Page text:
“Flowers for Algernon” by Daniel Keyes
The story of a mentally disabled man whose experimental quest for intelligence mirrors that of Algernon, an extraordinary lab mouse. In diary entries, Charlie tells how a brain operation increases his IQ and changes his life. As the experimental procedure takes effect, Charlie’s intelligence expands until it surpasses that of the doctors who engineered his metamorphosis. The experiment seems to be a scientific breakthrough of paramount importance–until Algernon begins his sudden, unexpected deterioration. Will the same happen to Charlie?
I don’t know what’s worse: to not know what you are and be happy, or to become what you’ve always wanted to be, and feel alone.
I remember the first time I heard about this book. Chandler Bing, one of my favorite characters from FRIENDS, made a reference to it. “But we can’t live in the small apartment after we’ve lived here! Didn’t you ever read Flowers for Algernon?” To which, Joey made a not-so-witty reply (being Joey of course).
When I started reading this novel, I did not expect the level of emotional attachment I would form with the characters to be so deep and truly, in a sense, profound. This story isn’t about some mouse on the cover (as some people believed it to be) but a tale of humanity, hope and the strength of the human spirit. This novel being classified as part of the ‘science-fiction’ genre, I did not expect it to explore the human condition in the way that it does.
I am afraid. Not of life, or death, of nothingness, but of wasting it as if I had never been.
Charlie Gordon has an IQ of 68. Everyone sees him as a retard, a moron. No one sees him for what he truly is: a human being. In his pursuit for normalcy and social acceptance, Charlie is admitted into an experiment designed to increase his intelligence to a nearly ‘super-human’ level. Of course, such endeavors come at a price. With self-actualization comes the bitter truth that the sheltered life he leads is not what it seems.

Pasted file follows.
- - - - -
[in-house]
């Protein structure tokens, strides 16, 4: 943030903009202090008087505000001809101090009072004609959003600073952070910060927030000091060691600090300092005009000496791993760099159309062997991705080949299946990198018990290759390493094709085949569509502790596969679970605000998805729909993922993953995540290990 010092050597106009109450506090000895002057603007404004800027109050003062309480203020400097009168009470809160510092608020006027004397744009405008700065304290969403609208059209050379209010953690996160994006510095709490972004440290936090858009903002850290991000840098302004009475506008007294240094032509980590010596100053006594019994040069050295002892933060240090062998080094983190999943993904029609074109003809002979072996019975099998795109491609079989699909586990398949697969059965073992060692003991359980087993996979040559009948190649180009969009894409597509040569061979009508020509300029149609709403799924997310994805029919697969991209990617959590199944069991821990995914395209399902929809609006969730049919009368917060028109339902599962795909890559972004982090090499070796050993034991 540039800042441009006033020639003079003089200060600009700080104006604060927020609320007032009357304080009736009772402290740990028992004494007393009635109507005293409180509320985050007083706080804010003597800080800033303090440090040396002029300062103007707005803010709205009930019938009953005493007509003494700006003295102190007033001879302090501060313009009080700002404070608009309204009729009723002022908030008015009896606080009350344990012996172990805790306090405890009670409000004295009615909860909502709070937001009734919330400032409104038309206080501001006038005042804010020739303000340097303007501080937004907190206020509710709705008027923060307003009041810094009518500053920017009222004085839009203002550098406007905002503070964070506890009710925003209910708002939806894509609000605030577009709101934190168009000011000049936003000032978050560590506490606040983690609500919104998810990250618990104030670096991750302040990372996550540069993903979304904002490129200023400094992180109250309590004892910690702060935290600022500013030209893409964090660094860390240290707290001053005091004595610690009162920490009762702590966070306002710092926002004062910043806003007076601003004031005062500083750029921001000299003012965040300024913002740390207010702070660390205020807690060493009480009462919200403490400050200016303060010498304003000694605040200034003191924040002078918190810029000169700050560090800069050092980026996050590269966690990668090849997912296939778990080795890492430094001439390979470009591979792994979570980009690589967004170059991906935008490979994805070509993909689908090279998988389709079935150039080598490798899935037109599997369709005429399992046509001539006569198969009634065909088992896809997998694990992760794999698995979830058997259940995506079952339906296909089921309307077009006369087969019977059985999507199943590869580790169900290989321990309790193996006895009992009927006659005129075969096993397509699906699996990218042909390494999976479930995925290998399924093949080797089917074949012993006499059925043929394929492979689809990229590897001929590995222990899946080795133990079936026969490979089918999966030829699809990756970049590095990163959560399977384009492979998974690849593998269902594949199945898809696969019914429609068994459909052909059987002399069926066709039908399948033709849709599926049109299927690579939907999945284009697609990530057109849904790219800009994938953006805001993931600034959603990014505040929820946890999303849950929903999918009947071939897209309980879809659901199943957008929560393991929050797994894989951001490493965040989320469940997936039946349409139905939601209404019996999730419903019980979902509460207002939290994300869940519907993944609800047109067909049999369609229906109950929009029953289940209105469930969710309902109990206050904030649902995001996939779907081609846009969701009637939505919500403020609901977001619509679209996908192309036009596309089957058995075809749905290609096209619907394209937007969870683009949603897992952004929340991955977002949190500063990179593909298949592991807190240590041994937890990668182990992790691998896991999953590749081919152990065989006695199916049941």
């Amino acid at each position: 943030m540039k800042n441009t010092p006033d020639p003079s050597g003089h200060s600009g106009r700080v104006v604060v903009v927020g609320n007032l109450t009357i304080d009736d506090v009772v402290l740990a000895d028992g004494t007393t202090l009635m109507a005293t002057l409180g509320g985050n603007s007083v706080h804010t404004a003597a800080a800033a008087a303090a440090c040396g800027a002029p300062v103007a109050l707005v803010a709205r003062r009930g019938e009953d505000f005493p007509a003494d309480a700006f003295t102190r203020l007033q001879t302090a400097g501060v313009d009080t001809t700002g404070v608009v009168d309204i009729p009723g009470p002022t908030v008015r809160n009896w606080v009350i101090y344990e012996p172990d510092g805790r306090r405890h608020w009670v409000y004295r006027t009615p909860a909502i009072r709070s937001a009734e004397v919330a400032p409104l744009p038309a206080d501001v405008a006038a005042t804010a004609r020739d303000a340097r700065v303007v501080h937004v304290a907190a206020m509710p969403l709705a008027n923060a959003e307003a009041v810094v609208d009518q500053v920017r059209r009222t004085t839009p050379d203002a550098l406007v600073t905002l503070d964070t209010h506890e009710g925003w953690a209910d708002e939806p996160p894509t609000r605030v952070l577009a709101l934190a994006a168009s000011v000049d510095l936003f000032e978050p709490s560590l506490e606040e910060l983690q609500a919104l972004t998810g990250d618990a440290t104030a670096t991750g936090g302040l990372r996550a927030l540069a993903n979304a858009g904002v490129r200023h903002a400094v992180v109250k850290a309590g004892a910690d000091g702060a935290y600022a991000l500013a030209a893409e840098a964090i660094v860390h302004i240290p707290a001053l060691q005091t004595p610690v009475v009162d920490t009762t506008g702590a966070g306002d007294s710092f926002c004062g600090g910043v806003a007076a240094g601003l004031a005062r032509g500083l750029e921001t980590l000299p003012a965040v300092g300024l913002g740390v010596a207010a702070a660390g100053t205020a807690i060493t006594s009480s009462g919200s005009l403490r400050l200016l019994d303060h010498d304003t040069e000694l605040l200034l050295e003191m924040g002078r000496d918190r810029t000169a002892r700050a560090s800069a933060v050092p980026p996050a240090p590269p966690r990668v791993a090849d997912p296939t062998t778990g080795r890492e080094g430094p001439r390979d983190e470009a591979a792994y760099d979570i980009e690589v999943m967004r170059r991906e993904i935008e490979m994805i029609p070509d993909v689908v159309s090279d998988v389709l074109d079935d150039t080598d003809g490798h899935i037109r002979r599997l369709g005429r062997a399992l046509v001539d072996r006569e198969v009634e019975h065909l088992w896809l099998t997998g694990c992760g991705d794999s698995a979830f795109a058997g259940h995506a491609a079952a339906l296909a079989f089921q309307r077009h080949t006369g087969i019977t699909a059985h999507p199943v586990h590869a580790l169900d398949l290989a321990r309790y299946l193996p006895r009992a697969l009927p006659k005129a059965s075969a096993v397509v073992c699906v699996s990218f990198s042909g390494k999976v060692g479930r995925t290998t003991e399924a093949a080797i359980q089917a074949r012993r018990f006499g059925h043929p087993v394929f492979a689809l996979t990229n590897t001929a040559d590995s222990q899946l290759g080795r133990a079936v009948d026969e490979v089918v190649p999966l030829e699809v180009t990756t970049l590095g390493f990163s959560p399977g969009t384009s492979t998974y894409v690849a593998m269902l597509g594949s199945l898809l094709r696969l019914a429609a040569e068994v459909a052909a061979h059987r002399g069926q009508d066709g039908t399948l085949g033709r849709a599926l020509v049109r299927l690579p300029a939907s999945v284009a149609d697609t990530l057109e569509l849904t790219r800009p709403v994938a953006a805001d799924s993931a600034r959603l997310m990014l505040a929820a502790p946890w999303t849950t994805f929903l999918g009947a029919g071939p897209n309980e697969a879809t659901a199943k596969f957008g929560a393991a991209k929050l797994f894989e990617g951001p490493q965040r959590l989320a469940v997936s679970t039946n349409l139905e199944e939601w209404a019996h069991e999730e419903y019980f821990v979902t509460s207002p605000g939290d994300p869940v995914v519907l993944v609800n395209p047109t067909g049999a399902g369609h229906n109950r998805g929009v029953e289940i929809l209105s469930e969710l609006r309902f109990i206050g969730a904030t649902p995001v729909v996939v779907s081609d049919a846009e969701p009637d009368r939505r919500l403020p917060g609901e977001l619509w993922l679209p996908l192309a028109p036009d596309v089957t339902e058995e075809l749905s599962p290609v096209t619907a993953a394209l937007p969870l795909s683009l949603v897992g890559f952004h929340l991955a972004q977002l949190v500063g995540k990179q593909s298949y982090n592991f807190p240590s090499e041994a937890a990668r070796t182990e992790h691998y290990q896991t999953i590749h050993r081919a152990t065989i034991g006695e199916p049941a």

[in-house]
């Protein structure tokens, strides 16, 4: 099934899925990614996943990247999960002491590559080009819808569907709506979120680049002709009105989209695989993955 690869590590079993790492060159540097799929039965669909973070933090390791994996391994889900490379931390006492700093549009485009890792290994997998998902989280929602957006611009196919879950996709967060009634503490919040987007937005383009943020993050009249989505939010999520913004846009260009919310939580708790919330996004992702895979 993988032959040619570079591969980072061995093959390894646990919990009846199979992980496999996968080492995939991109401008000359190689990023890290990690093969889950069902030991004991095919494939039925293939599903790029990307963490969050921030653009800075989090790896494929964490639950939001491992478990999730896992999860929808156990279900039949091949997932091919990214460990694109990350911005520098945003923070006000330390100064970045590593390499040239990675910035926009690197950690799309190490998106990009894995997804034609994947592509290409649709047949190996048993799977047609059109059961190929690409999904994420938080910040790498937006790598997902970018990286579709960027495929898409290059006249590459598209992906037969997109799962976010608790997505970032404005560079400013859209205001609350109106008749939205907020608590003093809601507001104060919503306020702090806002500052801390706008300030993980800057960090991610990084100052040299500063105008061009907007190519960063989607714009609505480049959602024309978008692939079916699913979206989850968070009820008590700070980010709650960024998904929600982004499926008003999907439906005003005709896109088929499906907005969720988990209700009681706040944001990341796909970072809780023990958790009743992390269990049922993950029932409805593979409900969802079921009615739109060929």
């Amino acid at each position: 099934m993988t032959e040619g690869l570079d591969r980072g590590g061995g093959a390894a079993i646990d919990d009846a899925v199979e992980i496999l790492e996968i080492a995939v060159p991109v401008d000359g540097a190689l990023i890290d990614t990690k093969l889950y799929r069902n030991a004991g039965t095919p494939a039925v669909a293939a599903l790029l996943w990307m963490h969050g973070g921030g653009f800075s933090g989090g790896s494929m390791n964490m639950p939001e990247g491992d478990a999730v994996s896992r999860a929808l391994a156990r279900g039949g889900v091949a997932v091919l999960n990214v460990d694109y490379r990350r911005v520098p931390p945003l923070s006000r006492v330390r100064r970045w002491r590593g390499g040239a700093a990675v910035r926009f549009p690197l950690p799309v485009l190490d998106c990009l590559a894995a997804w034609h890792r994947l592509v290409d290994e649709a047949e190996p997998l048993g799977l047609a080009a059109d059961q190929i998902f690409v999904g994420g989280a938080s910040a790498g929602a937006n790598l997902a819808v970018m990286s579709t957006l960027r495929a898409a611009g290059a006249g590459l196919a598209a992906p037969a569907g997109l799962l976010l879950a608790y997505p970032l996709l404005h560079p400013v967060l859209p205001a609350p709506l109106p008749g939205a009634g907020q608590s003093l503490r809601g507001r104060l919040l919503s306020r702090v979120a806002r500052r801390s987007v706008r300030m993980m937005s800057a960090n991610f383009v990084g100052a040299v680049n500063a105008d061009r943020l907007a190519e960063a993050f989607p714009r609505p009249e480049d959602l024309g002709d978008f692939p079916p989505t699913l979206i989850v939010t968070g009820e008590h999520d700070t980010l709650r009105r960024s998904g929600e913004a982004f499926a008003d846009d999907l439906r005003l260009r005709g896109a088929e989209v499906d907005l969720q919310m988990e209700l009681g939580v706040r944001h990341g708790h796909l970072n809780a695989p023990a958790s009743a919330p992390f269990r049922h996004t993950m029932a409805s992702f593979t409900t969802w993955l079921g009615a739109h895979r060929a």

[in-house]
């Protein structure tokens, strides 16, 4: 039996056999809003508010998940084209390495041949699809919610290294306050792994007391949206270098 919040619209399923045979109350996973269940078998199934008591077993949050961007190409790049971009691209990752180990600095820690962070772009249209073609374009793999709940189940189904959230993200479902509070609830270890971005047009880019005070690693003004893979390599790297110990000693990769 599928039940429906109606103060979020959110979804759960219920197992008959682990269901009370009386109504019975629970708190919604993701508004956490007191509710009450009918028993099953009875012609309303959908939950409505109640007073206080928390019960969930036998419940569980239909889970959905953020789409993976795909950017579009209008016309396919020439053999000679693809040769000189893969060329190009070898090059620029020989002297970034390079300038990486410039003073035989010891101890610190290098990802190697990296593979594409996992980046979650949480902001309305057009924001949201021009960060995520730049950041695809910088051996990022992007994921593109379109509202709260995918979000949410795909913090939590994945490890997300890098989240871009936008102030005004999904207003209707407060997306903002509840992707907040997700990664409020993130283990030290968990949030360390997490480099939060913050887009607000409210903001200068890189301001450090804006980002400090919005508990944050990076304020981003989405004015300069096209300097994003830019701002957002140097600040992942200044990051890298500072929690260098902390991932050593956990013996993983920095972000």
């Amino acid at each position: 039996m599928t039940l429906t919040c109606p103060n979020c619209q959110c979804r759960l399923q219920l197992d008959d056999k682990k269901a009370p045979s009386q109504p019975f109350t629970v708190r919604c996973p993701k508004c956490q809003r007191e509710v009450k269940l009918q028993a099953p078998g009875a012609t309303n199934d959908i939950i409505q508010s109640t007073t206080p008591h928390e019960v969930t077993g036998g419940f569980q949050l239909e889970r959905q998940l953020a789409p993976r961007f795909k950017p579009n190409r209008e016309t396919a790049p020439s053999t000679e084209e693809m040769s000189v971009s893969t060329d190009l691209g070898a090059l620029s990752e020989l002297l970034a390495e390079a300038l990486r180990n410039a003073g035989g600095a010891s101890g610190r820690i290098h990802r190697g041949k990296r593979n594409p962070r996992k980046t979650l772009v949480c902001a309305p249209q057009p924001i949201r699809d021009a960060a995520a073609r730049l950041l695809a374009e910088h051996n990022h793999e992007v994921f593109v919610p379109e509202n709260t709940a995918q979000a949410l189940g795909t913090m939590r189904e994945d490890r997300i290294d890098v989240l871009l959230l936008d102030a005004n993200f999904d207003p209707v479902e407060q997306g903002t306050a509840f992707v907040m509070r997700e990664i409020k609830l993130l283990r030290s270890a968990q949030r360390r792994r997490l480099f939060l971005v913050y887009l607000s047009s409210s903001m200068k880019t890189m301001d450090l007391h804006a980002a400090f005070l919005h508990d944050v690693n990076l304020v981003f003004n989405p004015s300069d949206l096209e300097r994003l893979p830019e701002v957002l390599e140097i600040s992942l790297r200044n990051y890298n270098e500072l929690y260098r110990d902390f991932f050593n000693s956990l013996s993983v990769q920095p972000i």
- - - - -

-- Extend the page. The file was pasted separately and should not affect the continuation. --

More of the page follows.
Now I understand that one of the important reasons for going to college and getting an education is to learn that the things you’ve believed in all your aren’t true, and that nothing is what it appears to be.
The book examines a number of things and ultimately raises the philosophical question of the meaning of life. Everything you think you know is put under the lens. In the process of examining several themes such as mental disabilities, kindness, intelligence and human nature (and how often those three things overlap), Flowers for Algernon begs the question of what it means to be human. Should our self-worth be measured through our IQ, or through the capacity we have for love?
How strange it is that people of honest feelings and sensibility, who would not take advantage of a man born without arms or legs or eyes – how such people think nothing of abusing a man with low intelligence.
I do not wish to prattle on about my love for this novella too much but I sincerely urge each of you to go read it. Flowers for Algernon is a godsend for those of us who have lost our appreciation for the simpler things in life.
The human civilization continues to seek ways to expand its’ intelligence and in turn, dominance over this world. In this journey, we have to make sacrifices to achieve such greatness but at what cost? At what point in our search for fulfillment will we have lost too much of our essence? At what point will we think to stop, breathe and reconsider what it means to be human?